Popular Culture Review Vol. 24, No. 2, Summer 2013 - Page 81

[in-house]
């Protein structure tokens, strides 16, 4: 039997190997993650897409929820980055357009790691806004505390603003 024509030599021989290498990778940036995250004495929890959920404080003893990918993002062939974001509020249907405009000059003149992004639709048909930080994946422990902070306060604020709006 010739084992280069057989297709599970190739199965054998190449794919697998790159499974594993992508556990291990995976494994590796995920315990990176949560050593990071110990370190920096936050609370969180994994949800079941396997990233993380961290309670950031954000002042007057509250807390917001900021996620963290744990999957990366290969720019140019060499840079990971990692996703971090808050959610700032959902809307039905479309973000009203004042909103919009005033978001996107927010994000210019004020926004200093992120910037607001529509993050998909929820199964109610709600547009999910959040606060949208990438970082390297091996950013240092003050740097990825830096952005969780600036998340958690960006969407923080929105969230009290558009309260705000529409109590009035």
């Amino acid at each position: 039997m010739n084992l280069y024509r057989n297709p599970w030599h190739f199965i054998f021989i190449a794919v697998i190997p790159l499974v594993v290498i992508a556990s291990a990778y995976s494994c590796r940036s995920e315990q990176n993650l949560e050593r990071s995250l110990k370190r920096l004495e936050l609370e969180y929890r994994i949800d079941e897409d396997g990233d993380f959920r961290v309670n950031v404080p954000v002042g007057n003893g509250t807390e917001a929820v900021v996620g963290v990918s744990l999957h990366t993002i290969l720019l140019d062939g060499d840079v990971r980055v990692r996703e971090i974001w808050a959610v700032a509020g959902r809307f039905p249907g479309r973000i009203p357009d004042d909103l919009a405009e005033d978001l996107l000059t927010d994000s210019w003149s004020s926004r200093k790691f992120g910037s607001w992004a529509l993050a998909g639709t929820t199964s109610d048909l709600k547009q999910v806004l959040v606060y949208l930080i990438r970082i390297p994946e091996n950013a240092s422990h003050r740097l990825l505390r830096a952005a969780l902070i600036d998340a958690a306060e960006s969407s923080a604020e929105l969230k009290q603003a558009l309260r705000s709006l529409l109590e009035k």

The Good, the Bad, the Ugly 77 who are not driven so much by their desire to share their love o f literature and language; rather, they are driven by the need to save their students. The stories o f Johnson and Gruell are based on the wom en’s actual careers, and if these films are accurate, their inability or unwillingness to balance their Professional and personal lives and their willingness to sacrifice so much in an obsessive pursuit o f success would raise serious questions about their emotional health. Despite their personal issues, however, the English teachers in all the films I ’ve discussed are Creative and fimctional to a high degree, and in these latest films, they are more selfless than it is reasonable to expect a teacher to be. The films in which English teachers are foils or major characters dramatize what a good English teacher is not. These are the bad and ugly teachers, teachers who take out their personal ffustrations on their students. There are a number o f them and selecting the most pathetic is, as Samuel Johnson noted when asked to make a similar choice between two politicians: “There is no settling the point o f precedency [sic] between a louse and a flea.” Unlike the good English teachers, the personal issues and deficits o f the bad and ugly teachers seriously impair their ability to connect with their students because they are compelled to use their students as emotional punching bags. These are the ugly teachers. Perhaps the most painful o f these representations is Paul Barringer, a failed novelist in Up the Down Staircase. His heartless cruelty— thinly disguised as teaching— is dramatized by the m anner in which he responds to a love letter he received from Alice, the infatuated Student. With her at his desk— and the door closed— he corrects her writing. I ’ll just offer the tenor o f this scene. He reads from the letter: Dear Mr. Barringer. “There’s nothing wrong in using circles to dot I ’s,” he says to her, “but it’s considered an affectation... I hopeyou don ’t mind thepresumption... Look up the spelling o f presumption— and no dots. I thought I saw you in the window, and my heart was throbbing with this love I bear fo r y o u ... No dots, please, and ‘throbbing’ is pretty cheap.” The interview continues in this vein. Alice expresses no emotion, but it is she who the next moming tries to commit suicide by jum ping from the window o f Barringer’s third-story classroom. But he has stiff competition. John Griffin o f Killing Mr. Griffin harbors so much repressed rage stemming from his marital problems that he verbally